Google Play gets video purchasing, TV shows, magazines

Google's store for Android apps and entertainment content gets a big upgrade at the Google I/O show. Also: faster app updates coming, and 20 billion downloads so far.

Google's Chris Yerga announces new Google Play features at the Google I/O show.
Google's Chris Yerga announces new Google Play features at the Google I/O show. Stephen Shankland/CNET

SAN FRANCISCO -- Google Play, Google's online market for Android apps, movies, music, and books, now lets people purchase movies instead of just rent them.

"We're also adding TV," announced Chris Yerga, an engineering director for Android, at the Google I/O show today here. "You'll be able to purchase episodes or entire seasons."

Google has partnerships for the service with a range of producers, including NBC Universal, Sony Pictures, Disney, Bravo, Paramount, Virgil Films, and Sundance, he said.

Also new are magazines, purchased individually or by subscription, he said. Google has deals with publishers including Conde Nast and Hearst.

The changes help make Google Play a better alternative to Apple and Amazon alternatives. And if all goes to Google's plan, it'll make devices like its new Nexus Q streaming-media device something more than an electronic paperweight.

So far, Google Play -- formerly called the Android Market -- has been used to install 20 billion apps, he said. Paid apps are available in 132 countries, and free apps are in 190 countries, he said.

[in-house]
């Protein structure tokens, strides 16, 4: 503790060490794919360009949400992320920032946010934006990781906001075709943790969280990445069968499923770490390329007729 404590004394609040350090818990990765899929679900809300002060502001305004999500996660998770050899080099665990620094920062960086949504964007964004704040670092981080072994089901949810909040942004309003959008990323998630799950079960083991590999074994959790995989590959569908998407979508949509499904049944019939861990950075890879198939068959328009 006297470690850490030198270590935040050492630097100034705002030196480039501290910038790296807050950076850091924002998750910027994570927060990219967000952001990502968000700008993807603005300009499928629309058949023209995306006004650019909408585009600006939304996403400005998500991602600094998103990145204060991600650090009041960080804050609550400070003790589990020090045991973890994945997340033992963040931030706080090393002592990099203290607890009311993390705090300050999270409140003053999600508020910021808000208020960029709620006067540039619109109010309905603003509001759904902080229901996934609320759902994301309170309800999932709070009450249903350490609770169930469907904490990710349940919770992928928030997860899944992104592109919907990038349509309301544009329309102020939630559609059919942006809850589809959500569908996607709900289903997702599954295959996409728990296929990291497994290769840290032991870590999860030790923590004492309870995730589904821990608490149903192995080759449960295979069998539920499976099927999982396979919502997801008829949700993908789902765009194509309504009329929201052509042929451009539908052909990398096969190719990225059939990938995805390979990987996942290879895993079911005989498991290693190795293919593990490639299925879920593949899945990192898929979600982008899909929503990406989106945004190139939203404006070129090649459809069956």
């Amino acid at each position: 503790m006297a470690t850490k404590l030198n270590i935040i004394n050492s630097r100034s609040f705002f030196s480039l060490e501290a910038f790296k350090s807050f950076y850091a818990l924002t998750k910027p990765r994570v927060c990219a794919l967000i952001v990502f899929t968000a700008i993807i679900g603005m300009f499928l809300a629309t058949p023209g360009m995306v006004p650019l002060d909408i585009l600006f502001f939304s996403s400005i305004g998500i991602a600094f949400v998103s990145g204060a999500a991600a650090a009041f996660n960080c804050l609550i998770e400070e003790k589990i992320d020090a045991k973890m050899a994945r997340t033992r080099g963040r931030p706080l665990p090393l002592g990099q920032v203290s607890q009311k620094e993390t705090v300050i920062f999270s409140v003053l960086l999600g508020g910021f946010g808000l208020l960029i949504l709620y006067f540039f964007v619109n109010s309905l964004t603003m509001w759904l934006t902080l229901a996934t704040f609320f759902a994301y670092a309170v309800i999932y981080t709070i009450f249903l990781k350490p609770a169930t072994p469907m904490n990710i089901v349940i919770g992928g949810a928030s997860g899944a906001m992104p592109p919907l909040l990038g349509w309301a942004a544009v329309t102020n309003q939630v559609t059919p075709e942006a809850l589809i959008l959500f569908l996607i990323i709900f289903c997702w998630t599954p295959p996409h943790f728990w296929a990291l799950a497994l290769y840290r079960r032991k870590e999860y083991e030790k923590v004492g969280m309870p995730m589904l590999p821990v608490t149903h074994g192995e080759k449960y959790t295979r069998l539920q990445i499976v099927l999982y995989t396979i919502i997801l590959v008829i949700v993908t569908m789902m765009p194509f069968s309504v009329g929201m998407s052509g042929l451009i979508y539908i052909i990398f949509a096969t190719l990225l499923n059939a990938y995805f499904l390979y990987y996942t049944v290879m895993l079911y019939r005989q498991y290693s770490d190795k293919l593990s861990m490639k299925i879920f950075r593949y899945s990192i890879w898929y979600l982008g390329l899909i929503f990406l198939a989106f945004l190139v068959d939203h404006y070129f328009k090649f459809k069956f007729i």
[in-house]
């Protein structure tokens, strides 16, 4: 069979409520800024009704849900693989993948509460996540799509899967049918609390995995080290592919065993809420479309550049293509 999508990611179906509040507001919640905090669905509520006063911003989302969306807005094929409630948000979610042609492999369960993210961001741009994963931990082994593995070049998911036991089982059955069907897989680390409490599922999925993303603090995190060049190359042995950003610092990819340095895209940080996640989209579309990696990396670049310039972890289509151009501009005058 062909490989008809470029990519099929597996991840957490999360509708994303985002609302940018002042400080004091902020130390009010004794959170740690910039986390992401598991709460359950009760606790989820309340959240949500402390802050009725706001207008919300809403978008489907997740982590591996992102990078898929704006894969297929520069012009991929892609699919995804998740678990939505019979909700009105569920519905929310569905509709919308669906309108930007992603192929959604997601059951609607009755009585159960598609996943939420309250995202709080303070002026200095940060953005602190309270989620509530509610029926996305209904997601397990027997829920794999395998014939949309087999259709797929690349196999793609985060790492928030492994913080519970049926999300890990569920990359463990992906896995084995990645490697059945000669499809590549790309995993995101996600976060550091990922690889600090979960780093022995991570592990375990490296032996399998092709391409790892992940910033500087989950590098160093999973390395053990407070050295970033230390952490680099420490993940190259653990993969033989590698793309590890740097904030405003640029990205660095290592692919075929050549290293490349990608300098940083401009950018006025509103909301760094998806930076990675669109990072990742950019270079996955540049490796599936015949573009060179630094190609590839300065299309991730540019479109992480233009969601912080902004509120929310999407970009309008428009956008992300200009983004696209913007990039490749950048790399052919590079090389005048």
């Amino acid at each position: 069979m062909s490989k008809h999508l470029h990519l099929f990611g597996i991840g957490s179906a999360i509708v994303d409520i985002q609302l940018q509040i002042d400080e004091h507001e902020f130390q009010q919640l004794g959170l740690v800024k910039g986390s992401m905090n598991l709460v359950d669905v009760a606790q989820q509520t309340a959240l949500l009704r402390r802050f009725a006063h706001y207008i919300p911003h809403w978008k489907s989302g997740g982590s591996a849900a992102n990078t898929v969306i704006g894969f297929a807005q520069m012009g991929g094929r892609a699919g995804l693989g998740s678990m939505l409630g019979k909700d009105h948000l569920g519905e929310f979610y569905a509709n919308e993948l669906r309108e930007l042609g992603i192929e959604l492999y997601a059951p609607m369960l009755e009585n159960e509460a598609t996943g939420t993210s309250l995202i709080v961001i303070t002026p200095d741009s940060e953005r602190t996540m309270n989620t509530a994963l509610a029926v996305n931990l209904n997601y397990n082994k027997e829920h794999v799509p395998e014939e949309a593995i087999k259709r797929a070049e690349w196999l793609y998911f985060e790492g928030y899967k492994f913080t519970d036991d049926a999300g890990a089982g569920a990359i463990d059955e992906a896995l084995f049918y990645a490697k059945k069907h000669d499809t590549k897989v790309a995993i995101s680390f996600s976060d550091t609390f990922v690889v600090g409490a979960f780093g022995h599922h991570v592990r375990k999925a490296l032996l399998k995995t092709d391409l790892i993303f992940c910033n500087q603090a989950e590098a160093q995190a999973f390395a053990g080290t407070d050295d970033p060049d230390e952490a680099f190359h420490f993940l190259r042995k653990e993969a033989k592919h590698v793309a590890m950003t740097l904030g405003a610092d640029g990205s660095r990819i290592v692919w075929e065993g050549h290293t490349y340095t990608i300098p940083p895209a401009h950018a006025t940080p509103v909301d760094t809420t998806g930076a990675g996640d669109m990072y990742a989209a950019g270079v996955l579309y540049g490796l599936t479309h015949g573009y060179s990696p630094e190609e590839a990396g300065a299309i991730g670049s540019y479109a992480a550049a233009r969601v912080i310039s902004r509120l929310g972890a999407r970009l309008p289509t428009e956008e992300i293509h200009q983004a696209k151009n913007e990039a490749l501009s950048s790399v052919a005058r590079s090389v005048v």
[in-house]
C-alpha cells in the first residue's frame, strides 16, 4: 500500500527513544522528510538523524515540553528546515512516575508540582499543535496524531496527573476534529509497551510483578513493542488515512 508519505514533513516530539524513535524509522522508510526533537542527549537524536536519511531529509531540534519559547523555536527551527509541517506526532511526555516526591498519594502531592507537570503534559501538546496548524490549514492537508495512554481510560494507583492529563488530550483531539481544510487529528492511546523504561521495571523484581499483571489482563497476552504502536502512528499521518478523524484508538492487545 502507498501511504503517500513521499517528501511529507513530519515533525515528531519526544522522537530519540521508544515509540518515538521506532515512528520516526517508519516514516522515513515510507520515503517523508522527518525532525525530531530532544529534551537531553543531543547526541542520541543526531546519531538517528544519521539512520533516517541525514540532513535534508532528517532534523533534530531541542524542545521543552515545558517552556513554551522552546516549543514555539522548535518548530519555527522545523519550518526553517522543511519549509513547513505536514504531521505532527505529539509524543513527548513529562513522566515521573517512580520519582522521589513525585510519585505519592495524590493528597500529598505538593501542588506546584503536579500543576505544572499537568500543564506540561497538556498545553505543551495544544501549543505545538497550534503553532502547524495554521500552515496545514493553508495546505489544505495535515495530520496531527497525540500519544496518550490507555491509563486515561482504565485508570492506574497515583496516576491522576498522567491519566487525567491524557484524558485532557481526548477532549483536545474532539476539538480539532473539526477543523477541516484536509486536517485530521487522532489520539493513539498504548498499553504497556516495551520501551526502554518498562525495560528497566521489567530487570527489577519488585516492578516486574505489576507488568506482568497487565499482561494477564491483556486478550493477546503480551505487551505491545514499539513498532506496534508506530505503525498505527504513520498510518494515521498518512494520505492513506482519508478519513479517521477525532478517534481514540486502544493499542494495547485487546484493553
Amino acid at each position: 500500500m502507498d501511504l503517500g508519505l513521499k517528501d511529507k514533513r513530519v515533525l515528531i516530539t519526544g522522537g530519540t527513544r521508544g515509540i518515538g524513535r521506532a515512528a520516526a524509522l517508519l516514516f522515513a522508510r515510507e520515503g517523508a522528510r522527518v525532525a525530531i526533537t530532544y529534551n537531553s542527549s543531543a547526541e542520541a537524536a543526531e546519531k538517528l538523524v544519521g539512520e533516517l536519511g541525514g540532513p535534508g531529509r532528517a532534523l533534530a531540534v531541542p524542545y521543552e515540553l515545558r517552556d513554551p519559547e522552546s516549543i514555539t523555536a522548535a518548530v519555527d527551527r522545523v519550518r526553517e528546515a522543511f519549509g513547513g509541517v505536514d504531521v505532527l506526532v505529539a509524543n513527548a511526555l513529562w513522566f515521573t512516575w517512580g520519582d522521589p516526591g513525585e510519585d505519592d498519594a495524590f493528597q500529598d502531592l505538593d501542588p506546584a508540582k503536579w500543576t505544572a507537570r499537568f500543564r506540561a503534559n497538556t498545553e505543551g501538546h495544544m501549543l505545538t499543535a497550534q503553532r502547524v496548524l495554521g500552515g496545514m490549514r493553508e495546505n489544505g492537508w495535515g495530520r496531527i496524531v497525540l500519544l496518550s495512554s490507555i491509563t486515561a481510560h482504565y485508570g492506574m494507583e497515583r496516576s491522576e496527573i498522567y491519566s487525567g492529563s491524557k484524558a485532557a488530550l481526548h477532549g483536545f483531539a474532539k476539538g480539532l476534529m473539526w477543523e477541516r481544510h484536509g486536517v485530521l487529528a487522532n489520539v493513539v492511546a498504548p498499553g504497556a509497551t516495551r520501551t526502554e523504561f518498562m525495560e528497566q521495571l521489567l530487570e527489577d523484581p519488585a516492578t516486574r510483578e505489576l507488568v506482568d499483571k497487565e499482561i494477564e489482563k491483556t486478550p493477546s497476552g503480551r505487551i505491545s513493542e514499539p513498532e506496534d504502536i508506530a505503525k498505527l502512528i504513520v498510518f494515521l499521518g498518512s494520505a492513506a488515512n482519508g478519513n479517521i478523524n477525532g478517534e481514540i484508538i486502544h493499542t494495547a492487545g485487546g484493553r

More than 50 percent of app revenue comes from in-app billing, he added, in which people purchase things like new game levels.

Coming to the app store are two features: app encryption, which will be available with Android 41 aka Jelly Bean, and smart app updates, in which only the parts of an app that changed arrive when an update is downloaded.

"On average, with the most popular apps we looked at, a smart APK [Android installation file] update is about one third the size of a new update," Yerga said, which saves network bandwidth and battery power. "It's a win for carriers, developers, and users. We handle it automatically. It's supported for Gingerbread [Android 2.3] and above."

Featured Video

Why do so many of us still buy cars with off-road abilities?

Cities are full of cars like the Subaru XV that can drive off-road but will never see any challenging terrain. What drives us to buy cars with these abilities when we don't really need them most of the time?

by Drew Stearne